much cut up in sails and rigging, and having most of her guns disabled by the close and well-directed fire of her antagonist, the Manly hauled down her colours, with the loss of five men killed and six wounded ; while that on the part of the Onyx amounted to only three men wounded : a difference in execution very creditable to the latter's young ship's company, especially considering the difficulty of pointing the guns, in the turbulent state of the sea.
The slight superiority of force was on the side to render the parties about equally matched ; and the officers and crew of the Onyx were entitled to great credit for the bravery, as well as skill, they displayed. It gives us pleasure to be able to add, that Captain Gill was immediately made a post captain, and that Lieutenant Edward William Garrett, first of the Onyx, became also promoted to the rank of commander. Having, previously to her capture by the Dutch in the river Ems, been. the British gun-brig of the same name, the Manly was permitted to resume her station among her old class-mates in the British navy.
On the 2d of January, at 11 a.m., being off the Welbank near the Texel, standing to the southward, the British 12-pounder 32-gun frigate Aimable, Captain Lord George Stuart, discovered a strange sail upon her weather quarter, standing to the northward and eastward. Suspecting her to be an enemy, the Aimable wore round and made all sail ; and, at 4 p.m. on the 3d, after a chase of 24 hours, came alongside of the French ship-corvette Iris, of 22 carronades, 24-pounders, and two long 12 or 8 pounders, with a complement of 140 men, commanded by Captain Joseph-Jean Macquet. After a running fight of a few minutes, the Iris hauled down her colours.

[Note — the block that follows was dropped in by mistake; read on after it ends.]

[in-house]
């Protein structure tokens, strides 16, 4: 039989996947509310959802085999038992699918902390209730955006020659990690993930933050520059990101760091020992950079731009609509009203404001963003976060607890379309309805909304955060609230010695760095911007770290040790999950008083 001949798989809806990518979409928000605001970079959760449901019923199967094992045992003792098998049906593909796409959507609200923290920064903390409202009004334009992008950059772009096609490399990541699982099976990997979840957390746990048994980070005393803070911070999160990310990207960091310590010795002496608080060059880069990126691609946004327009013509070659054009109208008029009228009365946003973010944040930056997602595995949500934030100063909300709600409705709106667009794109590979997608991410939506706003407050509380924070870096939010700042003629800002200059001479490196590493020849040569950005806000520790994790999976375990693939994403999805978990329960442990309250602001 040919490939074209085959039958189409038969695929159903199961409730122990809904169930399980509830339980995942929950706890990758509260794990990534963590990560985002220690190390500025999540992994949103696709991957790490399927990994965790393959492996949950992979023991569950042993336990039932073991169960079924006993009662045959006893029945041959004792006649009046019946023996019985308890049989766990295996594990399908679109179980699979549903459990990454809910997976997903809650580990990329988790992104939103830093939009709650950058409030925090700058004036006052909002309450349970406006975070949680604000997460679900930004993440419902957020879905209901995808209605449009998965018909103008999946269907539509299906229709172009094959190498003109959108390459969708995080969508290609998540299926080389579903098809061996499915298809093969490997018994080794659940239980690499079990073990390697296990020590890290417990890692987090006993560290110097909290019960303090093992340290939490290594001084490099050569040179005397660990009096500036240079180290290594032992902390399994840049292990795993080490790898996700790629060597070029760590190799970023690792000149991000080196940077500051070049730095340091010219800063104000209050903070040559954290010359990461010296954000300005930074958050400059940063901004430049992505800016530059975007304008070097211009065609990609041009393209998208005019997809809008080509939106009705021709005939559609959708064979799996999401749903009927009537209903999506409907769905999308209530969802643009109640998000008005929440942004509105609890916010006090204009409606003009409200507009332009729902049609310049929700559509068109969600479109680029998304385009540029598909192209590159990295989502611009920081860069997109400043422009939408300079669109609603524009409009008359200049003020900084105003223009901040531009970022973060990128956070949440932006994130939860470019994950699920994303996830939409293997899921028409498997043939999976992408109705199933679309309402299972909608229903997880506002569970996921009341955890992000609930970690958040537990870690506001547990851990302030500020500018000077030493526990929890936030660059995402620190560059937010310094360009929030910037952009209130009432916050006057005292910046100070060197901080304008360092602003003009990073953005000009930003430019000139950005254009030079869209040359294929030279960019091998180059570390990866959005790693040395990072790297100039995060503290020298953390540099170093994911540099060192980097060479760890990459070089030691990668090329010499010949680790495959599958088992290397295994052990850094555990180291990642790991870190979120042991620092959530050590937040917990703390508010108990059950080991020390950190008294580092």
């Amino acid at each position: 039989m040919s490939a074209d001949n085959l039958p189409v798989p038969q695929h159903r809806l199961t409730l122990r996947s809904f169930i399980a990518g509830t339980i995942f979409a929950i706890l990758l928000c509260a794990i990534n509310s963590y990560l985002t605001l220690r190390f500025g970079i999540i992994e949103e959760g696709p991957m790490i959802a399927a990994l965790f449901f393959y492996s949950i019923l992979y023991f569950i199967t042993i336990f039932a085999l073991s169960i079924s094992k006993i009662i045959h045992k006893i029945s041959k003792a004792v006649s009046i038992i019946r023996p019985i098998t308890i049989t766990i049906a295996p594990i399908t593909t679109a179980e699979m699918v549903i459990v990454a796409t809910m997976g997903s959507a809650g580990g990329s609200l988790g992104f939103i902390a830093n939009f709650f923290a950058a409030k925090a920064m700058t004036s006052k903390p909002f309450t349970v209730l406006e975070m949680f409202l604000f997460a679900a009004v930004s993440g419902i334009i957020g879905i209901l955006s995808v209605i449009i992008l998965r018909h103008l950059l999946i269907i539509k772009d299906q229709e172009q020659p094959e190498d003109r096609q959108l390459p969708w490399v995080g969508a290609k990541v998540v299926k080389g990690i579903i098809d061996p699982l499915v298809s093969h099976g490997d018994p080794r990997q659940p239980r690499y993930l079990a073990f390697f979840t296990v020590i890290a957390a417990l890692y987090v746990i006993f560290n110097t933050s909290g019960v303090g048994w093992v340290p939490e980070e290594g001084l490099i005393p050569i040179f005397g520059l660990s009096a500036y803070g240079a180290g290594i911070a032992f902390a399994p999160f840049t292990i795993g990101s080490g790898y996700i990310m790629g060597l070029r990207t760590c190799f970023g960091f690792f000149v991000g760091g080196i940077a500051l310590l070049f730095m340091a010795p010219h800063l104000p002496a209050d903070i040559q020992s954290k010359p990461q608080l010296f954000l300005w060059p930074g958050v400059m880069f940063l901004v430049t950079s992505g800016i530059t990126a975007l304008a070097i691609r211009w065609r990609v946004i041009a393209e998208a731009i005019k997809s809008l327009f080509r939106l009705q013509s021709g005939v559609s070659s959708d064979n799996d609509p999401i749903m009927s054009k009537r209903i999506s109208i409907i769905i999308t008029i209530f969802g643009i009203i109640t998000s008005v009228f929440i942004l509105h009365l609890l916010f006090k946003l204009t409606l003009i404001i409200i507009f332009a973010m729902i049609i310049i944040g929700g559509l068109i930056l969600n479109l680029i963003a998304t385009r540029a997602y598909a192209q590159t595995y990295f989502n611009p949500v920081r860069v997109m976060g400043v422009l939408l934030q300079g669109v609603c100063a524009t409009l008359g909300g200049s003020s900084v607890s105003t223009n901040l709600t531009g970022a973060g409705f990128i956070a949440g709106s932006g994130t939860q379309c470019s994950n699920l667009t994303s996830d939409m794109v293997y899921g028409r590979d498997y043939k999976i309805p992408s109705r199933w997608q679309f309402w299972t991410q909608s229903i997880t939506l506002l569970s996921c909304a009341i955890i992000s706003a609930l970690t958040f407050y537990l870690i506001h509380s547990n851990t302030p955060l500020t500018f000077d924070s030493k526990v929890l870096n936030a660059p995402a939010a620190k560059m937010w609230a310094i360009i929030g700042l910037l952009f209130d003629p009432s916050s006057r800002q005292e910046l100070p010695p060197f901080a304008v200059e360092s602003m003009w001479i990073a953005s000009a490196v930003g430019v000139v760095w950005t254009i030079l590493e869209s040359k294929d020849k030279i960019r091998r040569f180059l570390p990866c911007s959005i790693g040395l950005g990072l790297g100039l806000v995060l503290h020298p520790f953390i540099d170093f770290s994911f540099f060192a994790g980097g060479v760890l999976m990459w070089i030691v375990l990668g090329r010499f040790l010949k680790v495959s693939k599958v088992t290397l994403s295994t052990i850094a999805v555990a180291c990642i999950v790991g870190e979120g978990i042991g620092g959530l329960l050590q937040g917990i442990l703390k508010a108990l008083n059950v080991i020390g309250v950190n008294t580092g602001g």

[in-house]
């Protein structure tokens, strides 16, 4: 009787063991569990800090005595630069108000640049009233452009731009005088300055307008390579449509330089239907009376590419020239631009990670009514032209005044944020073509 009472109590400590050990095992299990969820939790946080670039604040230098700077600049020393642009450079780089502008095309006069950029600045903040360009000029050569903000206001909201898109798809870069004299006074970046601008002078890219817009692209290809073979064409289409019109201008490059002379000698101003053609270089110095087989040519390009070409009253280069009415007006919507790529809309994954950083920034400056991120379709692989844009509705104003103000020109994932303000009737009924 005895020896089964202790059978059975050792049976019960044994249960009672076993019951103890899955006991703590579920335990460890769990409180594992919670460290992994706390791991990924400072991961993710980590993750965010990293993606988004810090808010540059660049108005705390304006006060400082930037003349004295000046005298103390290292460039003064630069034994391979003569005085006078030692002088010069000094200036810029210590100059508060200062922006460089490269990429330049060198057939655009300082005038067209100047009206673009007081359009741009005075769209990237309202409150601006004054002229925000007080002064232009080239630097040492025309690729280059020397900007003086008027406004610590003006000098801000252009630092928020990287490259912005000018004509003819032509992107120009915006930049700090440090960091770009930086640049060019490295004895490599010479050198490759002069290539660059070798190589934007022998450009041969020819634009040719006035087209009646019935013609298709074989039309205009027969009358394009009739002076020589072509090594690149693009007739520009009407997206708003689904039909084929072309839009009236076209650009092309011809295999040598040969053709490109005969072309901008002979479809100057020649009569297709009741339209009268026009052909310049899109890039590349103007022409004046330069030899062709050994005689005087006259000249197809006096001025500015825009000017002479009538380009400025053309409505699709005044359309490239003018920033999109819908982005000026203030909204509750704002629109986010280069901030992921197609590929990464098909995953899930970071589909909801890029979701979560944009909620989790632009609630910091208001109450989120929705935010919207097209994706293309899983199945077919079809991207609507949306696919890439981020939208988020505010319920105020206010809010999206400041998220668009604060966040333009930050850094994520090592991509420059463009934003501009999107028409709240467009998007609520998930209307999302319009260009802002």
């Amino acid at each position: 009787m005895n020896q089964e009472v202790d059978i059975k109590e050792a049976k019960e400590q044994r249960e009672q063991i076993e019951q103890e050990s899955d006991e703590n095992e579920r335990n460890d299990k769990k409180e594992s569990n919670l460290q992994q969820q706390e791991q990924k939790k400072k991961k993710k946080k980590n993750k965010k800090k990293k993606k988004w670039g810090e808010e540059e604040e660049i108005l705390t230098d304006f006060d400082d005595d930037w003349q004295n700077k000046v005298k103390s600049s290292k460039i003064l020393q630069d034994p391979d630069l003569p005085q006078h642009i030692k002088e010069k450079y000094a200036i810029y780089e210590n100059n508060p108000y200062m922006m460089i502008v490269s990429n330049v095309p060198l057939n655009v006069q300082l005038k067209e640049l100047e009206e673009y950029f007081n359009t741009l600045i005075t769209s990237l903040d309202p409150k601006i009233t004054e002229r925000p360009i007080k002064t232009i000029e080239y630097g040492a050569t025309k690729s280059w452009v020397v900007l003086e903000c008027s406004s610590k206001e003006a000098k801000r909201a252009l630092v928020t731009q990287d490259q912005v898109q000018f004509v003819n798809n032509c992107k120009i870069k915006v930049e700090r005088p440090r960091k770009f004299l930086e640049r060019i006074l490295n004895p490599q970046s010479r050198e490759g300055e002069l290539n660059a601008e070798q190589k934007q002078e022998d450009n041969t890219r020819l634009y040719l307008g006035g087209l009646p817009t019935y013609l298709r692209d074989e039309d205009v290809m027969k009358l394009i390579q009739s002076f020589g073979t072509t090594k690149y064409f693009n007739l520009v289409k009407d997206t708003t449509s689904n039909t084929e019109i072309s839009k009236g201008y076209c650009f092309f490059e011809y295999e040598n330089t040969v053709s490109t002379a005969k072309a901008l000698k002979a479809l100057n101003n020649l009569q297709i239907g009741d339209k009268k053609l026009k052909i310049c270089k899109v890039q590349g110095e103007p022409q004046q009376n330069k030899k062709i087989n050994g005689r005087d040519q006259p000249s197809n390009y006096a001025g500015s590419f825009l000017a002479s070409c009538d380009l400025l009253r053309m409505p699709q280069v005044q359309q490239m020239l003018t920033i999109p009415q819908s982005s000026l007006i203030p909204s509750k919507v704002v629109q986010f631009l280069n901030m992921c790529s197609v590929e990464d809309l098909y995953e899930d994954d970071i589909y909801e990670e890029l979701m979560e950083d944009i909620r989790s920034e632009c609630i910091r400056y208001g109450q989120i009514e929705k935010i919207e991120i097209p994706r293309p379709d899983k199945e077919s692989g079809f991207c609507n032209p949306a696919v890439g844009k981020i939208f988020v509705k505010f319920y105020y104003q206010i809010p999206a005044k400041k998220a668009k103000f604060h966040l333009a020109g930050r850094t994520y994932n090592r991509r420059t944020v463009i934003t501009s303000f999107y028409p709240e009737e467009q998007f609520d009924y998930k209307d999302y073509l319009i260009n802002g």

To the credit of the French crew in the use of their guns, the Aimable had her mainmast shot in the head, main yard shot away in the slings, mizenmast head, mizen topmast, and trysail mast shot away, and her rigging and sails greatly cut up. With all this damage, however, damage which very nearly caused the escape of the French ship, the Aimable had only one seaman and one marine slightly wounded. The loss on board the Iris amounted to two killed and eight wounded.
The Iris had sailed from Dunkerque on the 29th of December, with 640 casks of flour on board, bound to Martinique. She was a ship of 587 tons, launched at Dunkerque, October 12, 1806, and became added to the British navy by the name (an Iris being already in the service) of Rainbow. Her English armament was 20 carronades, 32-pounders, on the main deck, and six carronades, 18-pounders, and two long sixes on the quarterdeck and forecastle, total, 28 guns; with a net complement of 173 men and boys.
On the 5th of January, at noon, latitude 39° 24' north, and longitude 11° 41' west, the British 38-gun frigate Loire, Captain
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